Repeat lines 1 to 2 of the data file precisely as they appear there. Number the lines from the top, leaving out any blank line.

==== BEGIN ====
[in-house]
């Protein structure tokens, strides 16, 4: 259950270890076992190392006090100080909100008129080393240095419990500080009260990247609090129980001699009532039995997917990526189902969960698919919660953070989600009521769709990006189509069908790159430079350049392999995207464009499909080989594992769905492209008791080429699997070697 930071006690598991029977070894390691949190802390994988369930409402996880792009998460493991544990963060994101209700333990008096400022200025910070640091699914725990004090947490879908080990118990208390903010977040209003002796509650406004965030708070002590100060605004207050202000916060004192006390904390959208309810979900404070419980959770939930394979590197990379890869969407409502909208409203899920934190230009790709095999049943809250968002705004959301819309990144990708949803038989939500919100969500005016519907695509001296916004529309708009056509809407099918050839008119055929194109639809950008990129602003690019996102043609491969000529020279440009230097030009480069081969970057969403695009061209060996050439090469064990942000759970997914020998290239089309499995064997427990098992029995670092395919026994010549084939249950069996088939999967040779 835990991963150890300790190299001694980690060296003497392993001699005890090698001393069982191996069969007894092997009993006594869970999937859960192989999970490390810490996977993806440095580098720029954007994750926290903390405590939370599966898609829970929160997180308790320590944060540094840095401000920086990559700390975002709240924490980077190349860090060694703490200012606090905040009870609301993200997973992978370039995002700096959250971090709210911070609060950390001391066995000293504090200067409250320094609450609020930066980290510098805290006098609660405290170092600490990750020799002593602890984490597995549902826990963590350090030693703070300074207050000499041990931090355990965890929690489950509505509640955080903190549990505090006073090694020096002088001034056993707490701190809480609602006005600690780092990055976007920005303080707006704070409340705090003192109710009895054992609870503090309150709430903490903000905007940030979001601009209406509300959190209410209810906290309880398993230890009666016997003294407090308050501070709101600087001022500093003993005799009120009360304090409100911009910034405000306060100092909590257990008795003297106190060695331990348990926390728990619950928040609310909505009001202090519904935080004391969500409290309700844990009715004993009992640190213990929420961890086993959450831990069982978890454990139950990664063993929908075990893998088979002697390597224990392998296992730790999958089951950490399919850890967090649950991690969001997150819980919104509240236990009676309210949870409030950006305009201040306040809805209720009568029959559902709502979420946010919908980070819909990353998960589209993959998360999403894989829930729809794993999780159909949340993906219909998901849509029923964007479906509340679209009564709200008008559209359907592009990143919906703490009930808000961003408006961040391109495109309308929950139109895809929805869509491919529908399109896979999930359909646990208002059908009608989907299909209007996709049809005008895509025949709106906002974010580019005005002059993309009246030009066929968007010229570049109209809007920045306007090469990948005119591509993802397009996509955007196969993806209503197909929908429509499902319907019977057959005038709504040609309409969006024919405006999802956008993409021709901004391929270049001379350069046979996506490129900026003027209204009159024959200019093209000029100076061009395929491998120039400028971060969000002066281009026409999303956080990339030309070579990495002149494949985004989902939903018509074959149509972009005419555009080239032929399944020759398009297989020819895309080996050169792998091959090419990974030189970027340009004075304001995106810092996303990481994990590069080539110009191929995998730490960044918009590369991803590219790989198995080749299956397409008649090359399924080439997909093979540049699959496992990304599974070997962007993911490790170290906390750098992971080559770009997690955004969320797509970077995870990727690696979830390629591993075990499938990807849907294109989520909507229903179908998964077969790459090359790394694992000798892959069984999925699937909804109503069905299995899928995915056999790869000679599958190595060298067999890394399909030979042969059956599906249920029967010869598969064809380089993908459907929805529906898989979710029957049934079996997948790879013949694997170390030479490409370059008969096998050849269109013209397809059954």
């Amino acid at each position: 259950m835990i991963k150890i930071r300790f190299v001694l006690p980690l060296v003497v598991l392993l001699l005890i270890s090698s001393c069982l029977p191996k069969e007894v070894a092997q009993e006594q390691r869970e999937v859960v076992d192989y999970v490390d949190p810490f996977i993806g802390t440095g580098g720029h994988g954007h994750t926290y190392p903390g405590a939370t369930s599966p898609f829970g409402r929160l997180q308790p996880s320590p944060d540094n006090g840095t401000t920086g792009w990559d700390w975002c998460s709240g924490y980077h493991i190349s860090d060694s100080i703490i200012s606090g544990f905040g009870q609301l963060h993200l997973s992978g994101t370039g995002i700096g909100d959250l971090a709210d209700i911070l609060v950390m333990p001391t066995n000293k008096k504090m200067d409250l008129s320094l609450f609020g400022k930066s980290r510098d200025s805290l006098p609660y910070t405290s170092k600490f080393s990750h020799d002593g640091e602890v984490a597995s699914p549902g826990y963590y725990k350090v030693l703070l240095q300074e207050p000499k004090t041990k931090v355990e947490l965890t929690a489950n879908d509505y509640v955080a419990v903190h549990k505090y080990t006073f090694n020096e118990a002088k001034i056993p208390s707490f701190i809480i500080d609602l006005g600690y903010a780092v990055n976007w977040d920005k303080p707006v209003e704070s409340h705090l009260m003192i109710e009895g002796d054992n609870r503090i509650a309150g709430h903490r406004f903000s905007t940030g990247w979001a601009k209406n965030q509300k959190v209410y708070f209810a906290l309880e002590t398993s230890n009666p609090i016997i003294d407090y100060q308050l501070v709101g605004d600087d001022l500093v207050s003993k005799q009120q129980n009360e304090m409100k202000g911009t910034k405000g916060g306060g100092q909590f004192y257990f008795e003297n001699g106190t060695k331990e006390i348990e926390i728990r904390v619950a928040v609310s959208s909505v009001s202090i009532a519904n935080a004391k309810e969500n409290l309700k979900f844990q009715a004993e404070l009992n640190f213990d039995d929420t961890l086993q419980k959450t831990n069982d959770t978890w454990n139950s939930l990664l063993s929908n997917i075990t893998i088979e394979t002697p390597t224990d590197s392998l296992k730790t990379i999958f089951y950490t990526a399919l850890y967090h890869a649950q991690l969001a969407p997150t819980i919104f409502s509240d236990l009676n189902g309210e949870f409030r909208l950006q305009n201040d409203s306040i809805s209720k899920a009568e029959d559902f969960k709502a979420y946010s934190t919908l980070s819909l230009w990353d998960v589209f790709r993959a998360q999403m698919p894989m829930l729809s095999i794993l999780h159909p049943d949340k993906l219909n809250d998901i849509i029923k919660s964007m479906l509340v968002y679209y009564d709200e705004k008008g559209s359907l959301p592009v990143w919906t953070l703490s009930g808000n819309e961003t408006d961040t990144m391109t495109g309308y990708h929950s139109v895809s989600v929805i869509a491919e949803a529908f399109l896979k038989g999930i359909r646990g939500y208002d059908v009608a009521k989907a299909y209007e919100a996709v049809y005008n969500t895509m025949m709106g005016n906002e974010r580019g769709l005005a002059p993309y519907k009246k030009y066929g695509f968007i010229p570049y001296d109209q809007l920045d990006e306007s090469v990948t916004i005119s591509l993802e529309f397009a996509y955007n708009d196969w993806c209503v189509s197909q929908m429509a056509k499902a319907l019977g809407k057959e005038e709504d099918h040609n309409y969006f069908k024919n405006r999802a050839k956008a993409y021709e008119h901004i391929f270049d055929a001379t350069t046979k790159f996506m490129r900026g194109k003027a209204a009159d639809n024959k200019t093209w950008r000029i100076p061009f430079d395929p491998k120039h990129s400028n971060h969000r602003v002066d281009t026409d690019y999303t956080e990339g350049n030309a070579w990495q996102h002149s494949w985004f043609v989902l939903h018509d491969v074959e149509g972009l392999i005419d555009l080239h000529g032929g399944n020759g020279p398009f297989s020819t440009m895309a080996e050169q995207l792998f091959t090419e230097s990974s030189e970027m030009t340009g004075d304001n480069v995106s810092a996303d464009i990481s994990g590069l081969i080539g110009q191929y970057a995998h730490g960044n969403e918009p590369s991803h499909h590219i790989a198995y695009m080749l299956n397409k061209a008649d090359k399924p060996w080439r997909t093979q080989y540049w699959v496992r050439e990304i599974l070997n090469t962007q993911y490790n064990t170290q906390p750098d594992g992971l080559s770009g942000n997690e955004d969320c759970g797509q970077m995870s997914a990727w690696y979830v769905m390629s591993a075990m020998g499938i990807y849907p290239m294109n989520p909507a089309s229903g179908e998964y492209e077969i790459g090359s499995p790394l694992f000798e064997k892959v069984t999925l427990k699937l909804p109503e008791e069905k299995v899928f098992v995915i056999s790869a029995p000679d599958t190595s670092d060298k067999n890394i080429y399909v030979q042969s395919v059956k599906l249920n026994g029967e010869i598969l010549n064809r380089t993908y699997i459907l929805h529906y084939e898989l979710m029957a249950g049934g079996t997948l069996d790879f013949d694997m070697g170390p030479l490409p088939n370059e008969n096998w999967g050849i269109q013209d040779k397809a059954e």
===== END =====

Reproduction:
[in-house]
């Protein structure tokens, strides 16, 4: 259950270890076992190392006090100080909100008129080393240095419990500080009260990247609090129980001699009532039995997917990526189902969960698919919660953070989600009521769709990006189509069908790159430079350049392999995207464009499909080989594992769905492209008791080429699997070697 930071006690598991029977070894390691949190802390994988369930409402996880792009998460493991544990963060994101209700333990008096400022200025910070640091699914725990004090947490879908080990118990208390903010977040209003002796509650406004965030708070002590100060605004207050202000916060004192006390904390959208309810979900404070419980959770939930394979590197990379890869969407409502909208409203899920934190230009790709095999049943809250968002705004959301819309990144990708949803038989939500919100969500005016519907695509001296916004529309708009056509809407099918050839008119055929194109639809950008990129602003690019996102043609491969000529020279440009230097030009480069081969970057969403695009061209060996050439090469064990942000759970997914020998290239089309499995064997427990098992029995670092395919026994010549084939249950069996088939999967040779 835990991963150890300790190299001694980690060296003497392993001699005890090698001393069982191996069969007894092997009993006594869970999937859960192989999970490390810490996977993806440095580098720029954007994750926290903390405590939370599966898609829970929160997180308790320590944060540094840095401000920086990559700390975002709240924490980077190349860090060694703490200012606090905040009870609301993200997973992978370039995002700096959250971090709210911070609060950390001391066995000293504090200067409250320094609450609020930066980290510098805290006098609660405290170092600490990750020799002593602890984490597995549902826990963590350090030693703070300074207050000499041990931090355990965890929690489950509505509640955080903190549990505090006073090694020096002088001034056993707490701190809480609602006005600690780092990055976007920005303080707006704070409340705090003192109710009895054992609870503090309150709430903490903000905007940030979001601009209406509300959190209410209810906290309880398993230890009666016997003294407090308050501070709101600087001022500093003993005799009120009360304090409100911009910034405000306060100092909590257990008795003297106190060695331990348990926390728990619950928040609310909505009001202090519904935080004391969500409290309700844990009715004993009992640190213990929420961890086993959450831990069982978890454990139950990664063993929908075990893998088979002697390597224990392998296992730790999958089951950490399919850890967090649950991690969001997150819980919104509240236990009676309210949870409030950006305009201040306040809805209720009568029959559902709502979420946010919908980070819909990353998960589209993959998360999403894989829930729809794993999780159909949340993906219909998901849509029923964007479906509340679209009564709200008008559209359907592009990143919906703490009930808000961003408006961040391109495109309308929950139109895809929805869509491919529908399109896979999930359909646990208002059908009608989907299909209007996709049809005008895509025949709106906002974010580019005005002059993309009246030009066929968007010229570049109209809007920045306007090469990948005119591509993802397009996509955007196969993806209503197909929908429509499902319907019977057959005038709504040609309409969006024919405006999802956008993409021709901004391929270049001379350069046979996506490129900026003027209204009159024959200019093209000029100076061009395929491998120039400028971060969000002066281009026409999303956080990339030309070579990495002149494949985004989902939903018509074959149509972009005419555009080239032929399944020759398009297989020819895309080996050169792998091959090419990974030189970027340009004075304001995106810092996303990481994990590069080539110009191929995998730490960044918009590369991803590219790989198995080749299956397409008649090359399924080439997909093979540049699959496992990304599974070997962007993911490790170290906390750098992971080559770009997690955004969320797509970077995870990727690696979830390629591993075990499938990807849907294109989520909507229903179908998964077969790459090359790394694992000798892959069984999925699937909804109503069905299995899928995915056999790869000679599958190595060298067999890394399909030979042969059956599906249920029967010869598969064809380089993908459907929805529906898989979710029957049934079996997948790879013949694997170390030479490409370059008969096998050849269109013209397809059954």